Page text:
Young auctioneers bid for international title
Instead of nursery rhymes, Julia Sparks may have been lulled to sleep by the quick chant of an auctioneer calling for the highest bid.
With professional and championship auctioneer parents, it was only a matter of time before the 17-year-old Texan followed in the tongue-twisting family business.
Sparks is the daughter of Tom “Spanky” Assiter and Amy Assiter, champion auctioneers who work with the high-rollers at the Barrett-Jackson classic and collector car auctions.
“My mom said she could hear me in my sleep, ‘one down, bidder two, three down,’ ” said Sparks, who competed against two other young women Friday in Spokane to become the first female Junior International Auctioneering Champion.
Also for the first time, all three of the junior competitors at the 24th annual event hosted by the National Auctioneers Association are the children of championship auctioneers.
In addition to the three juniors, the national event highlighted about 85 adult auctioneers at the Spokane Convention Center who competed for the profession’s top honor: the International Auctioneers Championship. The junior division was held before preliminary competitions, as auctioneers took the stage to sell various items. They are judged on their presentation, chant, voice timbre, body language, and their ability to answer interview questions on the spot.
While the adult auctioneers constituted the majority of competitors, the three young women in the junior division captured the show as the future of the auctioneering profession.
“It’s great to see this generation is getting involved in this dying art form,” said Cheri Boots-Sutton, the current World Automobile Auctioneers champion whose daughter Cherlyn is now competing. “An auction is exciting, it is fun. An auctioneer creates that excitement and creates an atmosphere where people want to bid. Without that, you don’t have an auction.”
The mother-daughter duo, from Missouri, will often practice in the car together. Cherlyn Sutton grew up falling asleep under tables at her mother’s auctions and recently decided to follow in the family business. She attended the Texas Auction Academy, where her mother teaches Chant 101.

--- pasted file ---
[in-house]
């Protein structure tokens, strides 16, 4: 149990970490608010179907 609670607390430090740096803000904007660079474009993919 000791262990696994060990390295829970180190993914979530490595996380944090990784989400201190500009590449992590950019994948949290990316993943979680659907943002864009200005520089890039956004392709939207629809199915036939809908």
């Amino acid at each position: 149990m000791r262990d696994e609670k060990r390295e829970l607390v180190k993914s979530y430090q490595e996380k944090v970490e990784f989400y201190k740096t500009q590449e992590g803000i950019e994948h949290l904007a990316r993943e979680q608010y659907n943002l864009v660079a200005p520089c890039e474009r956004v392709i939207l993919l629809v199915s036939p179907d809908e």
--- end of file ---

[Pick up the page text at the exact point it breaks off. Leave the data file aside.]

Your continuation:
“It’s remembering the numbers that is the most important, and being able to move from one to the next,” Cherlyn Sutton said. “Your mind has to be ahead all the time.”
And practice, especially for second- and third-generation auctioneers, often begins at home.
“We’ll do it driving down the road, selling fence posts,” said Scott Musser, a championship auctioneer who’s daughter Jacqueline Musser, 18, is competing. The Mussers are from Kennewick and operate Musser Bros., an auction house that runs agriculture-related auctions.
On Friday, auctioneers wandered the halls of the Convention Center, practicing the speedy and monotone singsong of the auctioneer’s chant.
“Most laymen’s exposure to the auction business is in the livestock environment,” Scott Musser said. Usually those are professional buyers who go often and begin to “understand almost anything.”
The trick for the younger generation will be to connect everyday people to the language of the auction, which is really just about getting the highest bid. That is important at benefit auctions.
“Those are my favorite,” Sparks said.
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